If the love of Christ for the church is the standard of the husbands love for his wife, the least that this standard means is that the love must be self-sacrificial and for her good, for that is the way Christ loved the church. Always, therefore, the Christian husband must be thinking of expressing his love for his wife not only in terms of the characteristics found in 1 Corinthians 13, but with these two immensely practical tests: In what ways am I diligently seeking her good? And how is this pursuit of her good costing me something, prompting me to sacrifice something, as an expression of my love for her – in exactly the same way that the Savior sought the church’s good at the cost of His life?
It is as if the only pleasure and intimacy in this life that comes close to anticipating the pleasure and intimacy of the church and her Lord being perfectly united on the last day is the sexual union of a good marriage.
The perfection of God’s love, in perfect harmony with all of God’s other perfections, is inevitably displayed in different ways in the varied relationships He maintains. Similarly, mature Christian love should be nurtured as a reflection of the very being of God, in harmony with those other divine perfections we must emulate…and this love will be displayed in different ways in the very relationships we maintain.
If the Bible talked only about the love of God, carefully delineating different ways of speaking of that love, but never spoke of God’s hatred or His wrath, we would be dealing with quite a different God.
No voluntary act of spiritual discipline is ever to become an occasion for self-promotion. Otherwise, any value to the act is utterly vitiated.
In the darkest night of the soul, Christians have something to hold onto that Job never knew – we know Christ crucified. Christians have learned that when there seems to be no other evidence of God’s love, they cannot escape the cross. “He who did not spare His own Son but gave Him up for us all – how will He not also, along with Him, graciously give us all things?” (Rom. 8:32)… When we suffer there will sometimes be mystery. Will there also be faith? Yes. If our attention is focused more on the cross and on the God of the cross than on the suffering itself.
If it is hard to accept a rebuke, even a private one, it is harder still to administer one in loving humility.
What is both surprising and depressing is the sheer prayerlessness that characterizes so much of the Western church. It is surprising, because it is out of step with the Bible that portrays what Christian living should be; it is depressing, because it frequently coexists with abounding Christian activity that somehow seems hollow, frivolous and superficial.
The most extraordinary things about the biblical prerequisites for elders is that they are not all that extraordinary.
There has not only been an objective, public act of divine self-disclosure in the crucifixion of God’s own Son, but there must be a private work of God by His Spirit, in the mind and heart of the individual. If we should express unqualified gratitude to God for the gift of His Son, we should express no less gratitude for the gift of the Spirit who enables us to grasp the gospel of His Son…Unless the Spirit enlightens us, God’s thoughts will remain deeply alien to us.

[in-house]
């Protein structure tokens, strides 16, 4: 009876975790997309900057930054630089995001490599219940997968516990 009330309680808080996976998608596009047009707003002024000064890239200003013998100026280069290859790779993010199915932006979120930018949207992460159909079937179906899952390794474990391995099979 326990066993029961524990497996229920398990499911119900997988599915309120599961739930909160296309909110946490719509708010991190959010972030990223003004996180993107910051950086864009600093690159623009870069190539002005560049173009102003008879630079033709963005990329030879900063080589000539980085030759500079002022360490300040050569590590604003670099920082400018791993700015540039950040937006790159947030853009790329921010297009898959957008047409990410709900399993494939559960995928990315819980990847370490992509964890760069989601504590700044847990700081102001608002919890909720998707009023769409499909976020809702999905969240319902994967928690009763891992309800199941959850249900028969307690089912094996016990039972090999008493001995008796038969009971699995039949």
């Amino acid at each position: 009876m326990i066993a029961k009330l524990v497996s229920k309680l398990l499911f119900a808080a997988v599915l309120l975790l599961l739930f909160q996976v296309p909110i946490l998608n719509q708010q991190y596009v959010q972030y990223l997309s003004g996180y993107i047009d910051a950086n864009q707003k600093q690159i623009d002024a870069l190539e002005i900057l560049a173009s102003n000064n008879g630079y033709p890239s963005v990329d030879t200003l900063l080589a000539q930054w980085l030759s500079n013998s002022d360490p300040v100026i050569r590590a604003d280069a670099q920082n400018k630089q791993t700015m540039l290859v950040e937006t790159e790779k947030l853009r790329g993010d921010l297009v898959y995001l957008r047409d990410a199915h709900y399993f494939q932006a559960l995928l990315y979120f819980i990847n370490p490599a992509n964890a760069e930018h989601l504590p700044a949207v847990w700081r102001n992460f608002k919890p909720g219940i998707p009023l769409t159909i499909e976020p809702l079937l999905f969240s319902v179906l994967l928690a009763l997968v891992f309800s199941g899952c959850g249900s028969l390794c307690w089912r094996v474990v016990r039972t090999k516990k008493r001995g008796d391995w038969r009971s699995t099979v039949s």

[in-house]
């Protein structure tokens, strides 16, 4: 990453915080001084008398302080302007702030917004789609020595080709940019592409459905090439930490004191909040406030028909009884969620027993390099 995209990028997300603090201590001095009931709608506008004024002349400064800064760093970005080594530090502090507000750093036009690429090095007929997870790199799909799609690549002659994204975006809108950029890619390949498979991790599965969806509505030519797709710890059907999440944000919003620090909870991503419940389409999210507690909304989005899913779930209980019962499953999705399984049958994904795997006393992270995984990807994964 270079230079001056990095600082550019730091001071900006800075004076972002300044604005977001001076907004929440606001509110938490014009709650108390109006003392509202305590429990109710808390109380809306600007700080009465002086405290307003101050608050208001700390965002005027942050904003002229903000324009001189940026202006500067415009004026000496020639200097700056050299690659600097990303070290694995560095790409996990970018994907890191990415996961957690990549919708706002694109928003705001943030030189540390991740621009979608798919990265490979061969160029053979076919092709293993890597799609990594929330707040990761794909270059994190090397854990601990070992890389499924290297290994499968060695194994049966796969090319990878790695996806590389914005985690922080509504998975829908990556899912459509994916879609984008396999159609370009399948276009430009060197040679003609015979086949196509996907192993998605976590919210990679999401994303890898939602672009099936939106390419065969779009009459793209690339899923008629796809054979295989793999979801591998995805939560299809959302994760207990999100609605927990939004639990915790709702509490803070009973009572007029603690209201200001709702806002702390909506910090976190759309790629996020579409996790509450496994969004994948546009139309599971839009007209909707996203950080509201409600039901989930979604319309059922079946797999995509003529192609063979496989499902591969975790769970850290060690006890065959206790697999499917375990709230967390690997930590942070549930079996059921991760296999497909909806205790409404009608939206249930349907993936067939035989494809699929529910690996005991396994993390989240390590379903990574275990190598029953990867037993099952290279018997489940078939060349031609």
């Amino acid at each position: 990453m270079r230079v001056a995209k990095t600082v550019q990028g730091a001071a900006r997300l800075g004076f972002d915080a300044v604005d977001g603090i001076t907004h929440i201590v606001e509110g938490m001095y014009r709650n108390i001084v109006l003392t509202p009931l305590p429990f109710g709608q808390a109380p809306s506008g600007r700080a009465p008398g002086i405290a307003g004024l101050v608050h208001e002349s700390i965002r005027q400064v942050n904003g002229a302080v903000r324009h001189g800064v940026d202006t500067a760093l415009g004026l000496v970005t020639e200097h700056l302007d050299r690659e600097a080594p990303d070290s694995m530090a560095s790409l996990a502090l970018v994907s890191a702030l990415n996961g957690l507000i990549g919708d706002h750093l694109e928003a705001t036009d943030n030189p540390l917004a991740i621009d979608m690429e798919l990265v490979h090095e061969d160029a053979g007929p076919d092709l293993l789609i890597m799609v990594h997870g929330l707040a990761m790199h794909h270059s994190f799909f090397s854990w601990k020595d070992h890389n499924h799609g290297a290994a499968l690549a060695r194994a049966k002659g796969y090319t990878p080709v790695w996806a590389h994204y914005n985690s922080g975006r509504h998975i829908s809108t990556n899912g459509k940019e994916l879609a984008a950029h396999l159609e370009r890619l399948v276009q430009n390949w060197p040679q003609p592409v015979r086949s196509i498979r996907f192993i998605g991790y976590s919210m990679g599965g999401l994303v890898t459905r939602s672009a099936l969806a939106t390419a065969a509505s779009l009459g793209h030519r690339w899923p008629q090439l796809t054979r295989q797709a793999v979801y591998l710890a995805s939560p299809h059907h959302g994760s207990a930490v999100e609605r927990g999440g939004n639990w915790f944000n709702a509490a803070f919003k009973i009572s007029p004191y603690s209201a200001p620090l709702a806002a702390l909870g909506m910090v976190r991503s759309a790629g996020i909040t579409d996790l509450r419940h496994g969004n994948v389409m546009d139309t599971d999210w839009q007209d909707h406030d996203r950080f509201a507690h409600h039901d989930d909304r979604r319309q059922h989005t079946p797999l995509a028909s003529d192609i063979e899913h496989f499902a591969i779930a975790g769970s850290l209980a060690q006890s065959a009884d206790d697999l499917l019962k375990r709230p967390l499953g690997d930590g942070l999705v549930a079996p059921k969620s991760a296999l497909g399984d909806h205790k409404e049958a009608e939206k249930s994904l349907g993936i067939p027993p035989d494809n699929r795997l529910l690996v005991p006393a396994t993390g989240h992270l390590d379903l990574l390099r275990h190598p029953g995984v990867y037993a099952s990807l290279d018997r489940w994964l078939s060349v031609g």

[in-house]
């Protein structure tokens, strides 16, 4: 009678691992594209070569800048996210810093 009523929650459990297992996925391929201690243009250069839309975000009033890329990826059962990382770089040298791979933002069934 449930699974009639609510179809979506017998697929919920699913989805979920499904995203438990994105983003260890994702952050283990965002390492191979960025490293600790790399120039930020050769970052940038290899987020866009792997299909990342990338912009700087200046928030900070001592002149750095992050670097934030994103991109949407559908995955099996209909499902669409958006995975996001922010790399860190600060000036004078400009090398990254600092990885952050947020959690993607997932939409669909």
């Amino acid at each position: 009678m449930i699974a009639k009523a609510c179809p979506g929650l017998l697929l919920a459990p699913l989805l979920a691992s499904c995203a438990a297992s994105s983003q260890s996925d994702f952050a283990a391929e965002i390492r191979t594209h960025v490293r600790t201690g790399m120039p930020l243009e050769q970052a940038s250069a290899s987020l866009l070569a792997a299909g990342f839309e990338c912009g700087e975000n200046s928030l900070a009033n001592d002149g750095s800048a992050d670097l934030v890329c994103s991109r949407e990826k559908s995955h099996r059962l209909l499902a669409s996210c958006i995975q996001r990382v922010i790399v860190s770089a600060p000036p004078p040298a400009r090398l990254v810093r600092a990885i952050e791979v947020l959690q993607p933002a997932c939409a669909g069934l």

The place where God has supremely destroyed all human arrogance and pretension is the cross.
God is less interested in answering our questions than in other things: securing our allegiance, establishing our faith, nurturing a desire for holiness.
The Gospel is the “good news” of what God has done in Christ. It is not your response to it.
There are three things that [necessitate] church discipline: 1. Major moral issues, 2. Major doctrinal issues and 3. Major lawlessness characterized by divisiveness.
The most fundamental reason Jesus Christ went to the cross is not His love for us (though that is true), but rather His desire to obey His Father’s will.
We do not give the subject of evil and suffering the thought it deserves until we ourselves are confronted with tragedy. If by that point our belief – not well thought out but deeply ingrained – are largely out of step with the God who has disclosed Himself in the Bible and supremely in Jesus, then the pain from the personal tragedy may be multiplied many times over as we begin to question the very foundations of our faith.
Do you really want nothing but totally effective, instantaneous justice? Then go to hell.
John’s point in 1 John 4, “God is love,” is that those who really do know God come to love that way too. Doubtless we do not do it very well, but aren’t Christians supposed to love the unlovable-even our enemies? Because the Gospel has transformed us, our love is to be self-originating, not elicited by the loveliness of the loved. For that is the way it is with God. He loves because love is one of His perfections, in perfect harmony with all His other perfections.